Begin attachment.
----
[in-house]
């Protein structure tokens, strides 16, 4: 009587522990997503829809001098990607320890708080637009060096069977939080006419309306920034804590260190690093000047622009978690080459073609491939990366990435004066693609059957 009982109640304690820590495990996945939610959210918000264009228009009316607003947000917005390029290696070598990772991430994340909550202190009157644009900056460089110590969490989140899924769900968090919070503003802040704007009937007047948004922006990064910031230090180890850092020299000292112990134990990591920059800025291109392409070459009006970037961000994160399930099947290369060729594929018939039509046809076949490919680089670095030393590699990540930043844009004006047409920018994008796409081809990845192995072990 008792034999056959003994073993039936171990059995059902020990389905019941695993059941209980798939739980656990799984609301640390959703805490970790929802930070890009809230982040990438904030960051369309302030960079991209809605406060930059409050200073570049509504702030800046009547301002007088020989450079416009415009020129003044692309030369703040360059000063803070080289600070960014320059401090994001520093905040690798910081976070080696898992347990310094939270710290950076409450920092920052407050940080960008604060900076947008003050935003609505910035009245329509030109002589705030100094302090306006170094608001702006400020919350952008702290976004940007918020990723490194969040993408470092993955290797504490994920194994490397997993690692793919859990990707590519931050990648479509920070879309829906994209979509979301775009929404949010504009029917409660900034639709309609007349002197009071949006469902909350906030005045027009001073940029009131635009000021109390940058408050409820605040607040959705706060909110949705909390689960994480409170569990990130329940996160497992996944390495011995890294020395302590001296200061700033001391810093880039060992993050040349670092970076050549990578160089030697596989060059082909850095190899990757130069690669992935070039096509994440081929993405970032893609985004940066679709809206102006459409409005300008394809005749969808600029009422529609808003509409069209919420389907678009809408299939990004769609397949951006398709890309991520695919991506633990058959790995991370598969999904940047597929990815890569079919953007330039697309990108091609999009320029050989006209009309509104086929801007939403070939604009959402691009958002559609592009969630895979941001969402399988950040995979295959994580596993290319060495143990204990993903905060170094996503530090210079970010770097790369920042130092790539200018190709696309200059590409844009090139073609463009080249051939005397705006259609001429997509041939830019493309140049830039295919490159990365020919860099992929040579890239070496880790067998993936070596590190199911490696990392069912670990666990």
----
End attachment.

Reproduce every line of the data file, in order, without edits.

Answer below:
[in-house]
């Protein structure tokens, strides 16, 4: 009587522990997503829809001098990607320890708080637009060096069977939080006419309306920034804590260190690093000047622009978690080459073609491939990366990435004066693609059957 009982109640304690820590495990996945939610959210918000264009228009009316607003947000917005390029290696070598990772991430994340909550202190009157644009900056460089110590969490989140899924769900968090919070503003802040704007009937007047948004922006990064910031230090180890850092020299000292112990134990990591920059800025291109392409070459009006970037961000994160399930099947290369060729594929018939039509046809076949490919680089670095030393590699990540930043844009004006047409920018994008796409081809990845192995072990 008792034999056959003994073993039936171990059995059902020990389905019941695993059941209980798939739980656990799984609301640390959703805490970790929802930070890009809230982040990438904030960051369309302030960079991209809605406060930059409050200073570049509504702030800046009547301002007088020989450079416009415009020129003044692309030369703040360059000063803070080289600070960014320059401090994001520093905040690798910081976070080696898992347990310094939270710290950076409450920092920052407050940080960008604060900076947008003050935003609505910035009245329509030109002589705030100094302090306006170094608001702006400020919350952008702290976004940007918020990723490194969040993408470092993955290797504490994920194994490397997993690692793919859990990707590519931050990648479509920070879309829906994209979509979301775009929404949010504009029917409660900034639709309609007349002197009071949006469902909350906030005045027009001073940029009131635009000021109390940058408050409820605040607040959705706060909110949705909390689960994480409170569990990130329940996160497992996944390495011995890294020395302590001296200061700033001391810093880039060992993050040349670092970076050549990578160089030697596989060059082909850095190899990757130069690669992935070039096509994440081929993405970032893609985004940066679709809206102006459409409005300008394809005749969808600029009422529609808003509409069209919420389907678009809408299939990004769609397949951006398709890309991520695919991506633990058959790995991370598969999904940047597929990815890569079919953007330039697309990108091609999009320029050989006209009309509104086929801007939403070939604009959402691009958002559609592009969630895979941001969402399988950040995979295959994580596993290319060495143990204990993903905060170094996503530090210079970010770097790369920042130092790539200018190709696309200059590409844009090139073609463009080249051939005397705006259609001429997509041939830019493309140049830039295919490159990365020919860099992929040579890239070496880790067998993936070596590190199911490696990392069912670990666990």